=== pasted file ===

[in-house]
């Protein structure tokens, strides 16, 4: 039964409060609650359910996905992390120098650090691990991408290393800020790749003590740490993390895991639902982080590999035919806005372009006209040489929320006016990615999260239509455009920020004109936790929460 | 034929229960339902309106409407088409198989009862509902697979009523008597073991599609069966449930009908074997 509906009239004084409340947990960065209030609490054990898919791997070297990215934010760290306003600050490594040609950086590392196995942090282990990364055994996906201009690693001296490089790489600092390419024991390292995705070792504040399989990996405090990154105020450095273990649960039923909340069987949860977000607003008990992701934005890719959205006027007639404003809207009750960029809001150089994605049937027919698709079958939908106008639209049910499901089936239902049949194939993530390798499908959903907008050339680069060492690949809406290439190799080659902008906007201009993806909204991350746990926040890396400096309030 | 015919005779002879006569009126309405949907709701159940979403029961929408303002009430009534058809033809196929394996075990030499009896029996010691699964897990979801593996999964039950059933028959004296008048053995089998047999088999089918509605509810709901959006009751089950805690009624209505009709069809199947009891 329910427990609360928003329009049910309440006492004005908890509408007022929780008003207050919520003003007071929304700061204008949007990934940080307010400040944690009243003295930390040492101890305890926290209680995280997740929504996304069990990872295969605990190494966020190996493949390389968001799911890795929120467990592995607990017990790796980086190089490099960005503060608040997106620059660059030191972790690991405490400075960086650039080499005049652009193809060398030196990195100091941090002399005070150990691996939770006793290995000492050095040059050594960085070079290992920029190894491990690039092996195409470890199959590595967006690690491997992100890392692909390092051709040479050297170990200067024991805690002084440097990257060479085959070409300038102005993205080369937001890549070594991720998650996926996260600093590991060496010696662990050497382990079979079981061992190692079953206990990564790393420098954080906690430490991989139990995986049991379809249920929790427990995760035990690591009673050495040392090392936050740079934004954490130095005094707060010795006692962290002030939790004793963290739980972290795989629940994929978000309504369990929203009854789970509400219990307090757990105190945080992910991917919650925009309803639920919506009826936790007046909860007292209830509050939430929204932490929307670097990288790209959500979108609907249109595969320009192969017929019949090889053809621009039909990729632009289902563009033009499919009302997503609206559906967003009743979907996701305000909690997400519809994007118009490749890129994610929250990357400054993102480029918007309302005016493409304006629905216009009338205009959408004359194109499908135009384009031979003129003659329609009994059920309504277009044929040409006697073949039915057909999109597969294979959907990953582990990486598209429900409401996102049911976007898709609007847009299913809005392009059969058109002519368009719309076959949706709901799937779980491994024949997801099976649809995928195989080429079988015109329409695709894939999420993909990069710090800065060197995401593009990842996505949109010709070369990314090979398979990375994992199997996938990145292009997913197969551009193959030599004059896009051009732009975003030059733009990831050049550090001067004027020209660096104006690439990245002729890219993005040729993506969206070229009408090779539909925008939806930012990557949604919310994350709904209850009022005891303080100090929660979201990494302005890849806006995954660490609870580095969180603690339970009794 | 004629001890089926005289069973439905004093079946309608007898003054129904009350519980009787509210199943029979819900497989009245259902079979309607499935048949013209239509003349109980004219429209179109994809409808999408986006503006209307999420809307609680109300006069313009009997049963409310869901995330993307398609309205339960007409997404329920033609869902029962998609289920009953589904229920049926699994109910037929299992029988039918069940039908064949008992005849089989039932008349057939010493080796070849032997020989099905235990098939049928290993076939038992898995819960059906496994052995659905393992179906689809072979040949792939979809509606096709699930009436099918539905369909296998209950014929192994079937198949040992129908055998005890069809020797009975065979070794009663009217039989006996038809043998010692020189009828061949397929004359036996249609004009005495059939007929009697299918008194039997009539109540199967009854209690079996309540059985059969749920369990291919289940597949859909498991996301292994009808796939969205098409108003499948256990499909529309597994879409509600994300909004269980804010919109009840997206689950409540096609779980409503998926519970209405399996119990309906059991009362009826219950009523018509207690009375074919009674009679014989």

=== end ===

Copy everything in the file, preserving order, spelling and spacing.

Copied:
[in-house]
């Protein structure tokens, strides 16, 4: 039964409060609650359910996905992390120098650090691990991408290393800020790749003590740490993390895991639902982080590999035919806005372009006209040489929320006016990615999260239509455009920020004109936790929460 | 034929229960339902309106409407088409198989009862509902697979009523008597073991599609069966449930009908074997 509906009239004084409340947990960065209030609490054990898919791997070297990215934010760290306003600050490594040609950086590392196995942090282990990364055994996906201009690693001296490089790489600092390419024991390292995705070792504040399989990996405090990154105020450095273990649960039923909340069987949860977000607003008990992701934005890719959205006027007639404003809207009750960029809001150089994605049937027919698709079958939908106008639209049910499901089936239902049949194939993530390798499908959903907008050339680069060492690949809406290439190799080659902008906007201009993806909204991350746990926040890396400096309030 | 015919005779002879006569009126309405949907709701159940979403029961929408303002009430009534058809033809196929394996075990030499009896029996010691699964897990979801593996999964039950059933028959004296008048053995089998047999088999089918509605509810709901959006009751089950805690009624209505009709069809199947009891 329910427990609360928003329009049910309440006492004005908890509408007022929780008003207050919520003003007071929304700061204008949007990934940080307010400040944690009243003295930390040492101890305890926290209680995280997740929504996304069990990872295969605990190494966020190996493949390389968001799911890795929120467990592995607990017990790796980086190089490099960005503060608040997106620059660059030191972790690991405490400075960086650039080499005049652009193809060398030196990195100091941090002399005070150990691996939770006793290995000492050095040059050594960085070079290992920029190894491990690039092996195409470890199959590595967006690690491997992100890392692909390092051709040479050297170990200067024991805690002084440097990257060479085959070409300038102005993205080369937001890549070594991720998650996926996260600093590991060496010696662990050497382990079979079981061992190692079953206990990564790393420098954080906690430490991989139990995986049991379809249920929790427990995760035990690591009673050495040392090392936050740079934004954490130095005094707060010795006692962290002030939790004793963290739980972290795989629940994929978000309504369990929203009854789970509400219990307090757990105190945080992910991917919650925009309803639920919506009826936790007046909860007292209830509050939430929204932490929307670097990288790209959500979108609907249109595969320009192969017929019949090889053809621009039909990729632009289902563009033009499919009302997503609206559906967003009743979907996701305000909690997400519809994007118009490749890129994610929250990357400054993102480029918007309302005016493409304006629905216009009338205009959408004359194109499908135009384009031979003129003659329609009994059920309504277009044929040409006697073949039915057909999109597969294979959907990953582990990486598209429900409401996102049911976007898709609007847009299913809005392009059969058109002519368009719309076959949706709901799937779980491994024949997801099976649809995928195989080429079988015109329409695709894939999420993909990069710090800065060197995401593009990842996505949109010709070369990314090979398979990375994992199997996938990145292009997913197969551009193959030599004059896009051009732009975003030059733009990831050049550090001067004027020209660096104006690439990245002729890219993005040729993506969206070229009408090779539909925008939806930012990557949604919310994350709904209850009022005891303080100090929660979201990494302005890849806006995954660490609870580095969180603690339970009794 | 004629001890089926005289069973439905004093079946309608007898003054129904009350519980009787509210199943029979819900497989009245259902079979309607499935048949013209239509003349109980004219429209179109994809409808999408986006503006209307999420809307609680109300006069313009009997049963409310869901995330993307398609309205339960007409997404329920033609869902029962998609289920009953589904229920049926699994109910037929299992029988039918069940039908064949008992005849089989039932008349057939010493080796070849032997020989099905235990098939049928290993076939038992898995819960059906496994052995659905393992179906689809072979040949792939979809509606096709699930009436099918539905369909296998209950014929192994079937198949040992129908055998005890069809020797009975065979070794009663009217039989006996038809043998010692020189009828061949397929004359036996249609004009005495059939007929009697299918008194039997009539109540199967009854209690079996309540059985059969749920369990291919289940597949859909498991996301292994009808796939969205098409108003499948256990499909529309597994879409509600994300909004269980804010919109009840997206689950409540096609779980409503998926519970209405399996119990309906059991009362009826219950009523018509207690009375074919009674009679014989």